He made quick passage through this muddy stretch, making the long leap from stone to stone.

We chose a drier trail that led up to Princeton Community Village, across Bunn Drive from Hilltop Park. Bisecting this affordable housing is a section of the Transco Pipeline, whose proposed expansion has been causing some controversy. The pipeline carries natural gas, and an expanded pipeline would help whisk the nation's shale gas out of the ground and onto ships for export, which seems to undermine the notion of energy independence in the longterm.

Across Bunn Drive, behind the soccer field at Hilltop Park, Bob Hillier's Copperwood development is due to be completed later this fall, according to their sign.

It's a good example of clustering that allowed preservation of 17 wooded acres of this Princeton Ridge parcel. It's also a good example of how community activism, through a group called Save Princeton Ridge, can bring about a more environmentally sensitive development than had originally been planned.

As part of the agreement to build the development, this massive stormwater retention basin at the base of the hill, built originally for runoff from the Village, is being repaired.

Nature, too, had been at work building its own retention ponds, with some better at holding water than others. Though it's sad to see so many trees blown down by storms in recent years, these pools can be seen as one of the tree's parting gifts, providing a nursery for tadpoles in the spring, and a place where the wild turkey we heard, and then saw, might take a sip as it walks in its gallinaceous manner through the woods. A lumpier land more closely approximates what existed in America before the forests were cleared and the land plowed. Here's a link to other posts about adapting this sort of minipond concept to backyards.

In the recently preserved Ricciardi tract, across Bunn Drive from the new development, a pileated woodpecker swooped by me just twenty feet away. It landed on a nearby tree, pausing between short head-bobbing hops up and down the trunk to scrutinize the bark for signs of insects. Finding nothing, the bird then flew to another tree, where it repeated its survey routine before flying to another, and another. It's reassuring, somehow, to see that this Princeton Ridge forest's inventory of trees are being so thoroughly inspected, and by such a beautiful bird.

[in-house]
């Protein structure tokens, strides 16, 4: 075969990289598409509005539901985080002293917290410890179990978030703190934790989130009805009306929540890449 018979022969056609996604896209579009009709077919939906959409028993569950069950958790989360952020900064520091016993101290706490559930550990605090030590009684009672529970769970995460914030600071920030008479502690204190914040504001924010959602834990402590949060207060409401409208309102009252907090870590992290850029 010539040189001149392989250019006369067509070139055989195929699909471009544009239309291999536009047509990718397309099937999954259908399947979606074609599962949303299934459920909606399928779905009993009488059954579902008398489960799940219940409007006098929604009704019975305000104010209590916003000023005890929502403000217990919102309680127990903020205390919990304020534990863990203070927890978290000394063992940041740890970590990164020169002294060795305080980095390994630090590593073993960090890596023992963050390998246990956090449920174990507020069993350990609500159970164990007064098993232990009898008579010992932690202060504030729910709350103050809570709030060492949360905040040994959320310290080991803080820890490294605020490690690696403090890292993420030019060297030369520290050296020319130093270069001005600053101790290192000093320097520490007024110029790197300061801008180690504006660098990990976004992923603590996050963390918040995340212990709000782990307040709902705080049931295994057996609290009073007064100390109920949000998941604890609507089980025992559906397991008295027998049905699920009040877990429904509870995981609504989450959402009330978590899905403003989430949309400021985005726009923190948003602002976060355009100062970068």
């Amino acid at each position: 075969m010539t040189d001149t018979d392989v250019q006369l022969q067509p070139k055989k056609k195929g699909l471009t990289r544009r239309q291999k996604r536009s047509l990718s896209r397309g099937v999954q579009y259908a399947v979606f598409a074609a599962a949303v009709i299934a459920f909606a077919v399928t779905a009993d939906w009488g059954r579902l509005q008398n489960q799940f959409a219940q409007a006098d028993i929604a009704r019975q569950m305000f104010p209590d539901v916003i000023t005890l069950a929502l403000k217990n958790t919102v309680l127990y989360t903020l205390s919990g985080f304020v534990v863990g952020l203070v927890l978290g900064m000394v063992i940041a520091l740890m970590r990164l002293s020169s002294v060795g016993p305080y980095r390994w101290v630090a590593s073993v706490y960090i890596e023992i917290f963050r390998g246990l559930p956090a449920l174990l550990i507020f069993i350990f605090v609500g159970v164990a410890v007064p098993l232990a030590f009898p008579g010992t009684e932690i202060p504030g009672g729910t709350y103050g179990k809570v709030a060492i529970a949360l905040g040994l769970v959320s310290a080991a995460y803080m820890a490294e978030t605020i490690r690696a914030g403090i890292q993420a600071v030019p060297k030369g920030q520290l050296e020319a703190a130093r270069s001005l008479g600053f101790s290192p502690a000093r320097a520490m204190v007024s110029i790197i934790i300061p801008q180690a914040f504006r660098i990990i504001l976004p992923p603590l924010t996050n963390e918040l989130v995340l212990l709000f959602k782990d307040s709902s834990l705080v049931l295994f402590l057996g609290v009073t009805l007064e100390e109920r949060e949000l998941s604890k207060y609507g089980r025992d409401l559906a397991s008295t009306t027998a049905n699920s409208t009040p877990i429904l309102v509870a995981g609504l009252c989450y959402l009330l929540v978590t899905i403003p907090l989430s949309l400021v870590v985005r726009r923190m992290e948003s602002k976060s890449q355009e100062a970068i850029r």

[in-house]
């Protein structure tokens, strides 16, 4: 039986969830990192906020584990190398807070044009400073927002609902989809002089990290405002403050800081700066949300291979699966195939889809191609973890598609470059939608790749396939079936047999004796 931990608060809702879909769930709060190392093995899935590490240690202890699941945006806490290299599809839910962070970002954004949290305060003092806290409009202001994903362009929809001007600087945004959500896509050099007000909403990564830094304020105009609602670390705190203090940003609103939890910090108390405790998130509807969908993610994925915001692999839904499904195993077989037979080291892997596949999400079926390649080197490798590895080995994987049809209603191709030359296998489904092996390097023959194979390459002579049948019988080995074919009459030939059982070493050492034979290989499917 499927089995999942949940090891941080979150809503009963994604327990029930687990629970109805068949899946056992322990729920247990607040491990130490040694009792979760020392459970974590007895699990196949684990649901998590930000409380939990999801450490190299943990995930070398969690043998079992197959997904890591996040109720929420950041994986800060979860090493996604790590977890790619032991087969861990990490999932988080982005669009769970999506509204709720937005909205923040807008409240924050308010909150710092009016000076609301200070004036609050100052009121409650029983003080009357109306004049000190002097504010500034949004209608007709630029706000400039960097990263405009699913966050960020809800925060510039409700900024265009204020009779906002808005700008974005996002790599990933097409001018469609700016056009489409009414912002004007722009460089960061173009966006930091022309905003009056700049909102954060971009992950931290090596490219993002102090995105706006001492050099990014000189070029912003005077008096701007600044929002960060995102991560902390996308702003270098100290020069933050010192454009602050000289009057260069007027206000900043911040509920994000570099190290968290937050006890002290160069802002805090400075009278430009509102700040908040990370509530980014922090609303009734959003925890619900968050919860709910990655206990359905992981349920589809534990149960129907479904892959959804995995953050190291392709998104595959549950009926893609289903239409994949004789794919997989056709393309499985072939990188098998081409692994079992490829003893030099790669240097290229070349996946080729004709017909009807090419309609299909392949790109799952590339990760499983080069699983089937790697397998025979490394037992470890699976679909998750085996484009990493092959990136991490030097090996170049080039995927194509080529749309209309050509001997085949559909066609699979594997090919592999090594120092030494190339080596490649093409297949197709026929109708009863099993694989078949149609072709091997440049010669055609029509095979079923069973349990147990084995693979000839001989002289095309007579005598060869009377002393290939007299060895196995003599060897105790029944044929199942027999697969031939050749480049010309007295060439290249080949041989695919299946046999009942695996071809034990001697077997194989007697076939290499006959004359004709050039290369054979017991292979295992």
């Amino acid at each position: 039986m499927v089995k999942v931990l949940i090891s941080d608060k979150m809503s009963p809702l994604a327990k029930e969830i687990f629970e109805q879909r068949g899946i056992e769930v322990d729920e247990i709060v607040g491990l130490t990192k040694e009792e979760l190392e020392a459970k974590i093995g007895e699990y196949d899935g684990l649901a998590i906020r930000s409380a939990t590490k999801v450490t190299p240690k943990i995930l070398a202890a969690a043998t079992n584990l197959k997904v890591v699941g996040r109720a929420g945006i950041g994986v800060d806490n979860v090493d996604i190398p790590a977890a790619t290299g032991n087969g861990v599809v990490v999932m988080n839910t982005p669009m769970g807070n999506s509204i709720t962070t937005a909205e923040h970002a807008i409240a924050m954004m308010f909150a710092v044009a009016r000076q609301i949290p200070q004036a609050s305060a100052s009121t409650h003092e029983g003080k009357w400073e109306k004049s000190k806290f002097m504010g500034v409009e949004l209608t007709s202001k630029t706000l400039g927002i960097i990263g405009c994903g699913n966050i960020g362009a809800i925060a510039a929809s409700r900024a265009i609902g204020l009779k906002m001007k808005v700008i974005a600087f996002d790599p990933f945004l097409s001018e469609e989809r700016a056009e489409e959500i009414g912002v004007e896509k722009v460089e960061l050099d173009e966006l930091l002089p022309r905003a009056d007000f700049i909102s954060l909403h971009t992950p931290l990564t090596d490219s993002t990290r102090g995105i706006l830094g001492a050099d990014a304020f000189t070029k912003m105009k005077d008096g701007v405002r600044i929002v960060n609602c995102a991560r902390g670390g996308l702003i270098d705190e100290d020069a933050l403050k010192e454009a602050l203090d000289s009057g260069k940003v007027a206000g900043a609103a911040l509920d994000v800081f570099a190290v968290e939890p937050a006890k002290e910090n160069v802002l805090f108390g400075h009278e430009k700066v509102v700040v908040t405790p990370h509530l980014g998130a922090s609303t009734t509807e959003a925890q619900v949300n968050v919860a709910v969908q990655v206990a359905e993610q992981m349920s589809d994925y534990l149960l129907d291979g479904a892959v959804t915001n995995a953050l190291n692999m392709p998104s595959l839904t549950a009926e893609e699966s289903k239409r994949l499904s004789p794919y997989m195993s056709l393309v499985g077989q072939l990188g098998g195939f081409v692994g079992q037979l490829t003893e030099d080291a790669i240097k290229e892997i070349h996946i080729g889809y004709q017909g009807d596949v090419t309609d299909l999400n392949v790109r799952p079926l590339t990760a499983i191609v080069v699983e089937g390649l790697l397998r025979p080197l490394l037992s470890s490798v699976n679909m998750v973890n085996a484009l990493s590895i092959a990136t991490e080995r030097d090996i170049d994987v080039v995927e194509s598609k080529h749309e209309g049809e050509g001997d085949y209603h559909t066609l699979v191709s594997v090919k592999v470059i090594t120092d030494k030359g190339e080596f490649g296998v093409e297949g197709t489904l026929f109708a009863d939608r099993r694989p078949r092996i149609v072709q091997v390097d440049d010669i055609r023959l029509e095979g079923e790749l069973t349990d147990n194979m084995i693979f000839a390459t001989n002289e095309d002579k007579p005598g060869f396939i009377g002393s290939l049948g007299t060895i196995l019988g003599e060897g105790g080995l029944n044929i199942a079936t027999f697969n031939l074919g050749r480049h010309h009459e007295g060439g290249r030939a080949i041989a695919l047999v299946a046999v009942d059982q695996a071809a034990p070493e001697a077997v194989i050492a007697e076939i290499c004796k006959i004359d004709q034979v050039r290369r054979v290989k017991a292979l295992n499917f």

This monster white oak, with its characteristic blotchy bark, has sprawling limbs that suggest it dates back to an earlier, less forested era in Princeton, when trees were more solitary and could spread out.

High bush blueberries are scattered through the understory in the 35 acre All Saints Tract. Here, too, you can see how one of the many tributaries of Harry's Brook begins to form out of pools and rivulets, fed by seepage from the hill.

Not sure what's going on here. Affordable housing for the birds? There was no evidence of past use, and it looks like it would get hot in the summer if the sun reached it. The stringiness of the bark of the tree it's attached to says "Eastern red cedar"--more evidence of a less forested past.

Lush growth of skunk cabbage forms a green ribbon leading back into Herrontown Woods.

This is how twin white oaks fall--laying down an angle in a mathematician's forest. Just needs a couple more walls and a roof to make a cozy habitation, though there might be the problem of a wet basement.

Back at the parking lot, the kiosk erected some years back by the county gives no indication of the pleasures of Herrontown Woods. Something about human nature makes it easier to build kiosks and those wooden boxes for brochures, than to keep them filled.

Heading back on Snowden Lane towards home, a silverbell (Halesia sp.) was blooming, with a snowbell (Styrax sp.) across the street. Both are in the Storax family, and neither have I seen growing anywhere else in Princeton.
(Note, 4.28: Of course, as soon as I say such a thing, I notice a Halesia in full bloom on South Harrison Street, on the left before reaching Route 1. Hard to glance sideways while navigating a narrow 2-lane road.)